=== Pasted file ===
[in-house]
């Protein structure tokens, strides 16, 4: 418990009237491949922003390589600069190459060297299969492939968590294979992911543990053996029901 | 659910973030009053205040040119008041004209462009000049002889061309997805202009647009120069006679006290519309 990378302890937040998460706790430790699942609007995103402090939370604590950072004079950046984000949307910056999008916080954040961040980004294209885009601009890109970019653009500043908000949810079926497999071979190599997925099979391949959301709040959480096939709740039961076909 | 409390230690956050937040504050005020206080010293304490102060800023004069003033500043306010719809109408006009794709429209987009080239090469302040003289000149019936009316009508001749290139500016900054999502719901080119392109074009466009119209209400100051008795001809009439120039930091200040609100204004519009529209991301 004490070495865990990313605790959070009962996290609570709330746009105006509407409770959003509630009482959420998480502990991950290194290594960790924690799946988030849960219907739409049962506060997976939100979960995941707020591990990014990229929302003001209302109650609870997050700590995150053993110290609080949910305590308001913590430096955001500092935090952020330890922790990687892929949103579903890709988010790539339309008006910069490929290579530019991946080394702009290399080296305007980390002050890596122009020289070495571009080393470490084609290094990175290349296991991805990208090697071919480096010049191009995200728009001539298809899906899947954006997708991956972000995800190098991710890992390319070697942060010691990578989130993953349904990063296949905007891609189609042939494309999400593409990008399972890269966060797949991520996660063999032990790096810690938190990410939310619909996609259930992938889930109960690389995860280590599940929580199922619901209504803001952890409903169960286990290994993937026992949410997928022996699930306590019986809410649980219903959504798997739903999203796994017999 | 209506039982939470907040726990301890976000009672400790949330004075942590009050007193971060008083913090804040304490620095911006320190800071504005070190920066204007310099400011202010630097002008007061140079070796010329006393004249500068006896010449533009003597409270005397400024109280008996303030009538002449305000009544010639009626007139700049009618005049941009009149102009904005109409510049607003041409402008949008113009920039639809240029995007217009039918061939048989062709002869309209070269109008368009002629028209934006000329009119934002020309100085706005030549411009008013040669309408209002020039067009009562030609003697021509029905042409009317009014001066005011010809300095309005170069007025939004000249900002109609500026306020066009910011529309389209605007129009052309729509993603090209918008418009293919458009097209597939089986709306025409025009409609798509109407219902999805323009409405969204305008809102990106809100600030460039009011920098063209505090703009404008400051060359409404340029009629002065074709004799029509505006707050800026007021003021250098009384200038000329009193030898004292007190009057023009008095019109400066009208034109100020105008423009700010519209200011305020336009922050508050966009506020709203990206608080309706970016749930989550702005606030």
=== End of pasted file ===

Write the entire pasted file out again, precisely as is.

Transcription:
[in-house]
């Protein structure tokens, strides 16, 4: 418990009237491949922003390589600069190459060297299969492939968590294979992911543990053996029901 | 659910973030009053205040040119008041004209462009000049002889061309997805202009647009120069006679006290519309 990378302890937040998460706790430790699942609007995103402090939370604590950072004079950046984000949307910056999008916080954040961040980004294209885009601009890109970019653009500043908000949810079926497999071979190599997925099979391949959301709040959480096939709740039961076909 | 409390230690956050937040504050005020206080010293304490102060800023004069003033500043306010719809109408006009794709429209987009080239090469302040003289000149019936009316009508001749290139500016900054999502719901080119392109074009466009119209209400100051008795001809009439120039930091200040609100204004519009529209991301 004490070495865990990313605790959070009962996290609570709330746009105006509407409770959003509630009482959420998480502990991950290194290594960790924690799946988030849960219907739409049962506060997976939100979960995941707020591990990014990229929302003001209302109650609870997050700590995150053993110290609080949910305590308001913590430096955001500092935090952020330890922790990687892929949103579903890709988010790539339309008006910069490929290579530019991946080394702009290399080296305007980390002050890596122009020289070495571009080393470490084609290094990175290349296991991805990208090697071919480096010049191009995200728009001539298809899906899947954006997708991956972000995800190098991710890992390319070697942060010691990578989130993953349904990063296949905007891609189609042939494309999400593409990008399972890269966060797949991520996660063999032990790096810690938190990410939310619909996609259930992938889930109960690389995860280590599940929580199922619901209504803001952890409903169960286990290994993937026992949410997928022996699930306590019986809410649980219903959504798997739903999203796994017999 | 209506039982939470907040726990301890976000009672400790949330004075942590009050007193971060008083913090804040304490620095911006320190800071504005070190920066204007310099400011202010630097002008007061140079070796010329006393004249500068006896010449533009003597409270005397400024109280008996303030009538002449305000009544010639009626007139700049009618005049941009009149102009904005109409510049607003041409402008949008113009920039639809240029995007217009039918061939048989062709002869309209070269109008368009002629028209934006000329009119934002020309100085706005030549411009008013040669309408209002020039067009009562030609003697021509029905042409009317009014001066005011010809300095309005170069007025939004000249900002109609500026306020066009910011529309389209605007129009052309729509993603090209918008418009293919458009097209597939089986709306025409025009409609798509109407219902999805323009409405969204305008809102990106809100600030460039009011920098063209505090703009404008400051060359409404340029009629002065074709004799029509505006707050800026007021003021250098009384200038000329009193030898004292007190009057023009008095019109400066009208034109100020105008423009700010519209200011305020336009922050508050966009506020709203990206608080309706970016749930989550702005606030």